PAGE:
The organizer for a new weeklong bike ride that would have gone head-to-head with Iowa’s iconic summer biking tradition called RAGBRAI — concerning many who felt the divide could destroy both rides — has moved the dates and direction to avoid the direct competition.
Iowa’s Ride has been rescheduled for a week earlier — July 12 to 18 — and the direction will be from Iowa’s eastern borders to western so those interested in doing both could finish Iowa’s Ride and then join RAGBRAI, which is July 19-25 and goes from Iowa’s west side to east.
“The most overwhelming concern that keeps coming up is the date of the event and how it is dividing long standing cycling teams,” according to by Iowa’s Ride posted to Facebook on Friday. “We have even heard from teams trying to decide who gets the team bus for the week. This was never our intent, and this is not good for anyone who just wants to ride their bike.”
“We want to do the right thing for riders in Iowa, so we will change the dates,” the statement continued
Registration for RAGBRAI, which costs $175 for a weeklong pass, opened on Monday.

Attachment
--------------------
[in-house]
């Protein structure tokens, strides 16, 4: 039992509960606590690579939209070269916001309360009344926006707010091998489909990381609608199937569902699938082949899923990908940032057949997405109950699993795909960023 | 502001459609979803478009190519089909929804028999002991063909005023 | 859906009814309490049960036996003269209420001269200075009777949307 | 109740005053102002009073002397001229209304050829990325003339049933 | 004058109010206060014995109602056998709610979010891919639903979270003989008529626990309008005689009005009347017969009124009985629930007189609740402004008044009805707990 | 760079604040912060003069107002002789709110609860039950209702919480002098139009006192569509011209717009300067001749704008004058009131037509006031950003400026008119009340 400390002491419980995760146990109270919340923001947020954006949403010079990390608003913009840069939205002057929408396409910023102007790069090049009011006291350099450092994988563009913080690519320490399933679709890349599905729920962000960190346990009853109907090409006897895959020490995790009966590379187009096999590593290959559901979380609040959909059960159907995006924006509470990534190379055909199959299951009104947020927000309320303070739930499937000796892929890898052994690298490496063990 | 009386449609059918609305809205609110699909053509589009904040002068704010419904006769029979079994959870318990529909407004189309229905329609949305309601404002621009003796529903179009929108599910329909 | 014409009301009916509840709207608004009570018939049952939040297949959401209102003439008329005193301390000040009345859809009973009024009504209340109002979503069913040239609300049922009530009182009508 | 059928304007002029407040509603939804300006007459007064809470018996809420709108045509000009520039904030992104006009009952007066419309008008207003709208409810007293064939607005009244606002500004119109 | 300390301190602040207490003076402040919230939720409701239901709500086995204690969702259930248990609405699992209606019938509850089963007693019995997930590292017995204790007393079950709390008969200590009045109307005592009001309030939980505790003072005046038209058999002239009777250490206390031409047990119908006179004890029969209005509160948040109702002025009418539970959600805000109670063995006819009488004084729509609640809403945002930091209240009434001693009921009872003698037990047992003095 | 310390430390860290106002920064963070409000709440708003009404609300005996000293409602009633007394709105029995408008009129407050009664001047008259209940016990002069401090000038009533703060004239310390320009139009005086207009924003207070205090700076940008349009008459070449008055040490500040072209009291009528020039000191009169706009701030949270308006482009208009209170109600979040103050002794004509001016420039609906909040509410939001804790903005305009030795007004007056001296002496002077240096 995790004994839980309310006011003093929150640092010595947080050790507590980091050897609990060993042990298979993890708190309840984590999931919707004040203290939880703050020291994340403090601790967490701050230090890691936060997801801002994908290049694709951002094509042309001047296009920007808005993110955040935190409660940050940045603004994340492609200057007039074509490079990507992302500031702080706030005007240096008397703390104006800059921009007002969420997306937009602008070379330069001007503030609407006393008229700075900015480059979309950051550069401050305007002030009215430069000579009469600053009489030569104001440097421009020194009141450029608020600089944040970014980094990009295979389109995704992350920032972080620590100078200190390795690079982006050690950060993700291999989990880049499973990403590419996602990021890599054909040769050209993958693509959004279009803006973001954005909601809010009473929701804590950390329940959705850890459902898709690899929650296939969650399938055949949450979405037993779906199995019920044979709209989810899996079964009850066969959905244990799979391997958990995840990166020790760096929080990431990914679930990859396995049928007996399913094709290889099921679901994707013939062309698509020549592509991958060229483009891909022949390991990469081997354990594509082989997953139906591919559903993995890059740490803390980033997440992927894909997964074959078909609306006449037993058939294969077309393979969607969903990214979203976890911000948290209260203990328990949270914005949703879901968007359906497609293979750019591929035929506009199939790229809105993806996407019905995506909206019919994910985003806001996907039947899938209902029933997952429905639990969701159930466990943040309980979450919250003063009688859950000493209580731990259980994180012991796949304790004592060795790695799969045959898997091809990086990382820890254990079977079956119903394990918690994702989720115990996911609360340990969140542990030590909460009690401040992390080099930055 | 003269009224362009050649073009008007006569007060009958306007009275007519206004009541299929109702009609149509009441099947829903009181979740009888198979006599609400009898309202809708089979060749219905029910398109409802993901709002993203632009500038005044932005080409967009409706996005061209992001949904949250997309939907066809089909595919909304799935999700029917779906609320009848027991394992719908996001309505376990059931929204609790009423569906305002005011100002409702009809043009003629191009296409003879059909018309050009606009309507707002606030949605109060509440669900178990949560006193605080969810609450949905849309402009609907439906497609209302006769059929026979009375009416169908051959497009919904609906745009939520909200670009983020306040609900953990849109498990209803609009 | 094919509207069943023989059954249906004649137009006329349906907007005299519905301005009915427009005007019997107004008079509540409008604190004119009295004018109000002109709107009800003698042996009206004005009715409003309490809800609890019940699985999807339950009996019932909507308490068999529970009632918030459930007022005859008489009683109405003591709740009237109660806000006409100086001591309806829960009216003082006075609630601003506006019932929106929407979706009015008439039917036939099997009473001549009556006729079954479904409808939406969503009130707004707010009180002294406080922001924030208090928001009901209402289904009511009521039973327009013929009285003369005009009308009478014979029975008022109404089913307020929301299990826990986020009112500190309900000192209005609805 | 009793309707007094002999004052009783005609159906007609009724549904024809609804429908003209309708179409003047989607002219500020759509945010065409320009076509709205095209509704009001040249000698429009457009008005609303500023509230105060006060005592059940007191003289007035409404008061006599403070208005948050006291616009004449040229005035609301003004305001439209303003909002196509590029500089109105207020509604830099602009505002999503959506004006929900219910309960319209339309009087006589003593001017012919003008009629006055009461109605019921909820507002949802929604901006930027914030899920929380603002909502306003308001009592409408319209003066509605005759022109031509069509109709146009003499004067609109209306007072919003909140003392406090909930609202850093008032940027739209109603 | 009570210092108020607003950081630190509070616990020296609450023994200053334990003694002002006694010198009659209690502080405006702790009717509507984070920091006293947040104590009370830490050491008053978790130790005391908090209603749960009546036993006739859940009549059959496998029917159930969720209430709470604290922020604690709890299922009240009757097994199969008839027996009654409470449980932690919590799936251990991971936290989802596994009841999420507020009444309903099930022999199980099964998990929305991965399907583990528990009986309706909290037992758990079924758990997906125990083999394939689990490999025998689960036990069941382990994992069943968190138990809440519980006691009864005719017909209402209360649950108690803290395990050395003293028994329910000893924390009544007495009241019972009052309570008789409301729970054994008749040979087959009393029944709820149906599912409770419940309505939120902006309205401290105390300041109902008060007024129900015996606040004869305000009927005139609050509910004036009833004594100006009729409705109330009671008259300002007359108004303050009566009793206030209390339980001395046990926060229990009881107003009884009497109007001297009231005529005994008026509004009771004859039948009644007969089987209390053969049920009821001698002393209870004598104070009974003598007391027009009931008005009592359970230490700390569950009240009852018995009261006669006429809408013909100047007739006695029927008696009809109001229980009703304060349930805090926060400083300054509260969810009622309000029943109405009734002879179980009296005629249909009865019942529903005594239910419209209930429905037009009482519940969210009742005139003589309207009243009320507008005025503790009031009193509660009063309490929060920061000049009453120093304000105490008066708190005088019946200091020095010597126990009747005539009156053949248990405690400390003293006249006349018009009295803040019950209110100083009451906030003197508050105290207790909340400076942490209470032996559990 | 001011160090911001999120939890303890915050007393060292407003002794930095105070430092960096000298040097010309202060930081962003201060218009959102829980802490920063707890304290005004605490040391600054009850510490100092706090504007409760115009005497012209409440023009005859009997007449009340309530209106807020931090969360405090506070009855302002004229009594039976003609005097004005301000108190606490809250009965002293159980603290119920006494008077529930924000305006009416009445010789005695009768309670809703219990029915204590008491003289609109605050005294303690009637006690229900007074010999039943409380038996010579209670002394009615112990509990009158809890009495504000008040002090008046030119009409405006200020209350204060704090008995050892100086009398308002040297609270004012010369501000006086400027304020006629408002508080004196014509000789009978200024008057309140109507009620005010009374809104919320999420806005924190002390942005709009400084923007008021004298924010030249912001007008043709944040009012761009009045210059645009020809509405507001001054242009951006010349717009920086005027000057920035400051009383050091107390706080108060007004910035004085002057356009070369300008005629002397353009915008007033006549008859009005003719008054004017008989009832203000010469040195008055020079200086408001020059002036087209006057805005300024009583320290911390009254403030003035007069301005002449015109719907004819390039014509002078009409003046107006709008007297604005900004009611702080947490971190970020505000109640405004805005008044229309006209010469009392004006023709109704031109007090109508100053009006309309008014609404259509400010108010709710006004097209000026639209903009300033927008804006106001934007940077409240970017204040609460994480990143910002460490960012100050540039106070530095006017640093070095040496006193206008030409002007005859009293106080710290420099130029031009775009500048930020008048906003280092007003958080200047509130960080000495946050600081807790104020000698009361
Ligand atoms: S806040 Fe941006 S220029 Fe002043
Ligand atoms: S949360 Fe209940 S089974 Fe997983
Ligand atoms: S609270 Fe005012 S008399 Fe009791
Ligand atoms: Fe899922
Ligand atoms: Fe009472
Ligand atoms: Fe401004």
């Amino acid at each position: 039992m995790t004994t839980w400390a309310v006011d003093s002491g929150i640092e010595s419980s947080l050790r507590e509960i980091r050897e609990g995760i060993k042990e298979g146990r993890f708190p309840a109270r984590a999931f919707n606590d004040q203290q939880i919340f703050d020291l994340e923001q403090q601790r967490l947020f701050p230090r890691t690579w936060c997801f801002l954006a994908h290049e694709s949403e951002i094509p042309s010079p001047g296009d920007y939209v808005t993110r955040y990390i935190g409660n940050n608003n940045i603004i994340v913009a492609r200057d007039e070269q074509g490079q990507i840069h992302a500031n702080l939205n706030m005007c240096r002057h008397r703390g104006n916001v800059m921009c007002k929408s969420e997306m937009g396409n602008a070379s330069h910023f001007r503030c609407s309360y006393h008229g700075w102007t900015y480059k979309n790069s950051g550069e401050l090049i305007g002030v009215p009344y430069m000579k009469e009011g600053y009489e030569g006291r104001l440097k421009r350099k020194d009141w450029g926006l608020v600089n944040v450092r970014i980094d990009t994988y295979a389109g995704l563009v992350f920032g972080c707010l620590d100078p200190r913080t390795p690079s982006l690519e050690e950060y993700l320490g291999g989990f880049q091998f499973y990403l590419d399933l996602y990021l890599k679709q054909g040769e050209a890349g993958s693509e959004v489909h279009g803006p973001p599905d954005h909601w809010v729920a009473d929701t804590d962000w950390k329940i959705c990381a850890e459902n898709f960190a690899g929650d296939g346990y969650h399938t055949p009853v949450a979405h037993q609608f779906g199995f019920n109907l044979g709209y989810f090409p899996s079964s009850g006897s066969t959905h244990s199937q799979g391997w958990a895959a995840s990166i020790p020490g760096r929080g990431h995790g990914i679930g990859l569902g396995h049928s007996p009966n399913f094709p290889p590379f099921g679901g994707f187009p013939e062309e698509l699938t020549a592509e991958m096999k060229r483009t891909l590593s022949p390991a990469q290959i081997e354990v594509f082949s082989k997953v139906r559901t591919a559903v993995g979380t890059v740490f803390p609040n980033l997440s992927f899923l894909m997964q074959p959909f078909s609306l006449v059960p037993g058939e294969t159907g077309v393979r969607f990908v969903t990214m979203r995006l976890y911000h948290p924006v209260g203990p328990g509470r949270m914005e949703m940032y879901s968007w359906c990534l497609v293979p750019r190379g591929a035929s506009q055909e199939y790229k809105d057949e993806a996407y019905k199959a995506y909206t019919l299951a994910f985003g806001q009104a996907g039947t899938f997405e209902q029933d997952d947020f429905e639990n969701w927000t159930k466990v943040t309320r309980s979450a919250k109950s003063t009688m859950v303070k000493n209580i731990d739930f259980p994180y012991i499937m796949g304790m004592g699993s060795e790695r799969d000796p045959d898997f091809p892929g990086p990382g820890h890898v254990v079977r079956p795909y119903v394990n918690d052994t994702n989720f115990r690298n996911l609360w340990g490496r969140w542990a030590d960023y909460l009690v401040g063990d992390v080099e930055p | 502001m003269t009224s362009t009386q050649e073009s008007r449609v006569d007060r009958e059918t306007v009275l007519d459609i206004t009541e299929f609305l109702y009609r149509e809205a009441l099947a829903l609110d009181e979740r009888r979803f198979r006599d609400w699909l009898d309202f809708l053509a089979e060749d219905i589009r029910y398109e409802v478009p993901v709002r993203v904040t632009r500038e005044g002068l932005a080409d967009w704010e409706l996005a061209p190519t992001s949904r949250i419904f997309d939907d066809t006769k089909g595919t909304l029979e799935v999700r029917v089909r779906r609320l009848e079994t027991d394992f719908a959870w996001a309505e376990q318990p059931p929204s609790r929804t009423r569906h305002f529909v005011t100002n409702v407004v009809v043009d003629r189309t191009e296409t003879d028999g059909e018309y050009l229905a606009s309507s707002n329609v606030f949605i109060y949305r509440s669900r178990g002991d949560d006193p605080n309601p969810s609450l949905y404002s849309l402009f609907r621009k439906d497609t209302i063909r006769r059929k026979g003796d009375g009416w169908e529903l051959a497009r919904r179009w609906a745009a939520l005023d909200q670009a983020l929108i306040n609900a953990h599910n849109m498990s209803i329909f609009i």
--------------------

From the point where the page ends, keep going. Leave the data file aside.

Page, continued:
Iowa’s Ride registration is also open. The fee is $150 through Feb. 1 and then raises to $175.
The founder of Iowa’s Ride, T.J. Juskiewicz, had been the RAGBRAI director for 16 years, but resigned along with his staff in October, posted a scathing letter about how the corporate entity over RAGBRAI had silenced him. RAGBRAI was founded in 1972 by to Des Moines Register journalists and has grown into tourism juggernaut for the state.
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The Des Moines Register and its parent company Gannett continues to own RAGBRAI, which is based out of the Register offices in Des Moines.
Juskiewicz announced Iowa’s Ride in coordination with his resignation and promised to reveal the route this month, two months before the RAGBRAI route announcement, and he vowed all proceeds would go back to Iowa charities.
That promise took new meaning this week with a report by WHO-TV in Des Moines suggesting for less of the profits from RAGBRAI return to Iowa then claimed by the Des Moines Register and Gannett, which is based in Virginia.
A message seeking comment to the Register and Gannett was not immediately returned.
The two competing rides caused a rift in the biking community with long time riders, vendors and other supporters torn on what to do.
“We apologize to those who have scheduled around this week and will be disappointed by this decision,” Iowa’s Ride statement noted. “We will refund 100 percent of those entry fees if they request since they no longer wish to do the ride.”
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